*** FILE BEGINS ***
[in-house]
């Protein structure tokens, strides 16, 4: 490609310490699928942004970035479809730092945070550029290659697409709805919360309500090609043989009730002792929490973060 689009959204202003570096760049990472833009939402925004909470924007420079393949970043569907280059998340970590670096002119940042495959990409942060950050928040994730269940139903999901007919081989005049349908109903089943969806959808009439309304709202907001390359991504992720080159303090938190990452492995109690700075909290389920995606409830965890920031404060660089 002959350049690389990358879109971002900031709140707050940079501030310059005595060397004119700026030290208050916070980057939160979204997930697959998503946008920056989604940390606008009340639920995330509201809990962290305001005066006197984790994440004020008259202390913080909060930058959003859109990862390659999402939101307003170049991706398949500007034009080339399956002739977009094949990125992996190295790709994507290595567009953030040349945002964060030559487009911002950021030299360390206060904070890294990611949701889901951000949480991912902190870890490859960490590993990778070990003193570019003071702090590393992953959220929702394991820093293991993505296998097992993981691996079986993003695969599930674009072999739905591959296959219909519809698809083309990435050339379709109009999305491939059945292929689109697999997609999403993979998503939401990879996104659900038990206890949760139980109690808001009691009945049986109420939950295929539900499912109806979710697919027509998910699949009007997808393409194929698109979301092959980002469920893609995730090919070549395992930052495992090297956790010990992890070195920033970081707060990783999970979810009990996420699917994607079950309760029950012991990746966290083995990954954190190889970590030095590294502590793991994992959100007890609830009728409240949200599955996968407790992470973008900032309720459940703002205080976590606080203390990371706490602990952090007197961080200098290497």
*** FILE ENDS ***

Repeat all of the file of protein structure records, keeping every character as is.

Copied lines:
[in-house]
């Protein structure tokens, strides 16, 4: 490609310490699928942004970035479809730092945070550029290659697409709805919360309500090609043989009730002792929490973060 689009959204202003570096760049990472833009939402925004909470924007420079393949970043569907280059998340970590670096002119940042495959990409942060950050928040994730269940139903999901007919081989005049349908109903089943969806959808009439309304709202907001390359991504992720080159303090938190990452492995109690700075909290389920995606409830965890920031404060660089 002959350049690389990358879109971002900031709140707050940079501030310059005595060397004119700026030290208050916070980057939160979204997930697959998503946008920056989604940390606008009340639920995330509201809990962290305001005066006197984790994440004020008259202390913080909060930058959003859109990862390659999402939101307003170049991706398949500007034009080339399956002739977009094949990125992996190295790709994507290595567009953030040349945002964060030559487009911002950021030299360390206060904070890294990611949701889901951000949480991912902190870890490859960490590993990778070990003193570019003071702090590393992953959220929702394991820093293991993505296998097992993981691996079986993003695969599930674009072999739905591959296959219909519809698809083309990435050339379709109009999305491939059945292929689109697999997609999403993979998503939401990879996104659900038990206890949760139980109690808001009691009945049986109420939950295929539900499912109806979710697919027509998910699949009007997808393409194929698109979301092959980002469920893609995730090919070549395992930052495992090297956790010990992890070195920033970081707060990783999970979810009990996420699917994607079950309760029950012991990746966290083995990954954190190889970590030095590294502590793991994992959100007890609830009728409240949200599955996968407790992470973008900032309720459940703002205080976590606080203390990371706490602990952090007197961080200098290497």